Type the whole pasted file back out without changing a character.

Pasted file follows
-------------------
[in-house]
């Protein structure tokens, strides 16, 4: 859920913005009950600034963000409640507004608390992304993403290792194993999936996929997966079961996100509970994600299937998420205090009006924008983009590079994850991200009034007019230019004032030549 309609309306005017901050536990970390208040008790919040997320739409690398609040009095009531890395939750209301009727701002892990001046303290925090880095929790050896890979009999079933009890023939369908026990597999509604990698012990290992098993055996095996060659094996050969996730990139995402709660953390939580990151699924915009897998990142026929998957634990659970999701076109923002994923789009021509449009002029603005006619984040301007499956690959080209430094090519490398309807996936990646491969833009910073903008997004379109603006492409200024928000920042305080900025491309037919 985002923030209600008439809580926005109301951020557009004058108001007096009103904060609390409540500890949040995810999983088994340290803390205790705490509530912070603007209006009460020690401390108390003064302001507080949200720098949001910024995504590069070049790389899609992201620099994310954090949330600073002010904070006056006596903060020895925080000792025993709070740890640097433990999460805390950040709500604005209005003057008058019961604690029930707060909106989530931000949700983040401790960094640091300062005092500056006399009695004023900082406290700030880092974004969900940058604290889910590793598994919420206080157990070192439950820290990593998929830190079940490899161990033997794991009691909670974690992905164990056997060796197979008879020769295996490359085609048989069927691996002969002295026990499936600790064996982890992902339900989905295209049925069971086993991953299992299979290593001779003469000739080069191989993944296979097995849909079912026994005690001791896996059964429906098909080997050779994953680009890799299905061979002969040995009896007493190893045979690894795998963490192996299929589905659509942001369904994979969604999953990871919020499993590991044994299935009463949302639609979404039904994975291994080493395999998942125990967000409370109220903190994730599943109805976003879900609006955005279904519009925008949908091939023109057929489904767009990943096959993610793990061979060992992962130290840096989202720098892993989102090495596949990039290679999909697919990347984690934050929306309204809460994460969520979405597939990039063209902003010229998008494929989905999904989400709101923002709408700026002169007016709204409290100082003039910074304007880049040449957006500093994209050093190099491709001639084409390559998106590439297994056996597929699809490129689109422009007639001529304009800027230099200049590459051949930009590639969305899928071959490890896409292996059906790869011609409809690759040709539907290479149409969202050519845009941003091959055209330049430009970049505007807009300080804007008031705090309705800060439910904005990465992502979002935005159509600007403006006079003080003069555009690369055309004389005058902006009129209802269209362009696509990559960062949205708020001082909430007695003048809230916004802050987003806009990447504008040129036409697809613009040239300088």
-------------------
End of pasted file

[in-house]
């Protein structure tokens, strides 16, 4: 859920913005009950600034963000409640507004608390992304993403290792194993999936996929997966079961996100509970994600299937998420205090009006924008983009590079994850991200009034007019230019004032030549 309609309306005017901050536990970390208040008790919040997320739409690398609040009095009531890395939750209301009727701002892990001046303290925090880095929790050896890979009999079933009890023939369908026990597999509604990698012990290992098993055996095996060659094996050969996730990139995402709660953390939580990151699924915009897998990142026929998957634990659970999701076109923002994923789009021509449009002029603005006619984040301007499956690959080209430094090519490398309807996936990646491969833009910073903008997004379109603006492409200024928000920042305080900025491309037919 985002923030209600008439809580926005109301951020557009004058108001007096009103904060609390409540500890949040995810999983088994340290803390205790705490509530912070603007209006009460020690401390108390003064302001507080949200720098949001910024995504590069070049790389899609992201620099994310954090949330600073002010904070006056006596903060020895925080000792025993709070740890640097433990999460805390950040709500604005209005003057008058019961604690029930707060909106989530931000949700983040401790960094640091300062005092500056006399009695004023900082406290700030880092974004969900940058604290889910590793598994919420206080157990070192439950820290990593998929830190079940490899161990033997794991009691909670974690992905164990056997060796197979008879020769295996490359085609048989069927691996002969002295026990499936600790064996982890992902339900989905295209049925069971086993991953299992299979290593001779003469000739080069191989993944296979097995849909079912026994005690001791896996059964429906098909080997050779994953680009890799299905061979002969040995009896007493190893045979690894795998963490192996299929589905659509942001369904994979969604999953990871919020499993590991044994299935009463949302639609979404039904994975291994080493395999998942125990967000409370109220903190994730599943109805976003879900609006955005279904519009925008949908091939023109057929489904767009990943096959993610793990061979060992992962130290840096989202720098892993989102090495596949990039290679999909697919990347984690934050929306309204809460994460969520979405597939990039063209902003010229998008494929989905999904989400709101923002709408700026002169007016709204409290100082003039910074304007880049040449957006500093994209050093190099491709001639084409390559998106590439297994056996597929699809490129689109422009007639001529304009800027230099200049590459051949930009590639969305899928071959490890896409292996059906790869011609409809690759040709539907290479149409969202050519845009941003091959055209330049430009970049505007807009300080804007008031705090309705800060439910904005990465992502979002935005159509600007403006006079003080003069555009690369055309004389005058902006009129209802269209362009696509990559960062949205708020001082909430007695003048809230916004802050987003806009990447504008040129036409697809613009040239300088």